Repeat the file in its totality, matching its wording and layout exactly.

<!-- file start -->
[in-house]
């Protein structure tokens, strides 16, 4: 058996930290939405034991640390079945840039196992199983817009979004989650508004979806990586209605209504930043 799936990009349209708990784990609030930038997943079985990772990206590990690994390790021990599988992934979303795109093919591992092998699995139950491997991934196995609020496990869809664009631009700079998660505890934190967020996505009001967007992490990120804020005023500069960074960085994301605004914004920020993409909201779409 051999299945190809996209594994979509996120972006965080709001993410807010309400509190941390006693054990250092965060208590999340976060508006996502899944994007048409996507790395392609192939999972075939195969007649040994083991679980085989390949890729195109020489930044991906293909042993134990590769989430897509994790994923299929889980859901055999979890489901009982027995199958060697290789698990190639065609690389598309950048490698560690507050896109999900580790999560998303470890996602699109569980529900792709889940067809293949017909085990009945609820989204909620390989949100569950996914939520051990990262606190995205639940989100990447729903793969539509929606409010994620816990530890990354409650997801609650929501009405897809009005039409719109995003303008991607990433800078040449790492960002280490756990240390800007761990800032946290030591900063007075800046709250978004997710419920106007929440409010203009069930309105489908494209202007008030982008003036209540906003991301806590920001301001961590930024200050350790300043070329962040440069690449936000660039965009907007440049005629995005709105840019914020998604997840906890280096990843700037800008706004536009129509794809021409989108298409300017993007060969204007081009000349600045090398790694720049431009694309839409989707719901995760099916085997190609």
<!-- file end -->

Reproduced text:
[in-house]
């Protein structure tokens, strides 16, 4: 058996930290939405034991640390079945840039196992199983817009979004989650508004979806990586209605209504930043 799936990009349209708990784990609030930038997943079985990772990206590990690994390790021990599988992934979303795109093919591992092998699995139950491997991934196995609020496990869809664009631009700079998660505890934190967020996505009001967007992490990120804020005023500069960074960085994301605004914004920020993409909201779409 051999299945190809996209594994979509996120972006965080709001993410807010309400509190941390006693054990250092965060208590999340976060508006996502899944994007048409996507790395392609192939999972075939195969007649040994083991679980085989390949890729195109020489930044991906293909042993134990590769989430897509994790994923299929889980859901055999979890489901009982027995199958060697290789698990190639065609690389598309950048490698560690507050896109999900580790999560998303470890996602699109569980529900792709889940067809293949017909085990009945609820989204909620390989949100569950996914939520051990990262606190995205639940989100990447729903793969539509929606409010994620816990530890990354409650997801609650929501009405897809009005039409719109995003303008991607990433800078040449790492960002280490756990240390800007761990800032946290030591900063007075800046709250978004997710419920106007929440409010203009069930309105489908494209202007008030982008003036209540906003991301806590920001301001961590930024200050350790300043070329962040440069690449936000660039965009907007440049005629995005709105840019914020998604997840906890280096990843700037800008706004536009129509794809021409989108298409300017993007060969204007081009000349600045090398790694720049431009694309839409989707719901995760099916085997190609």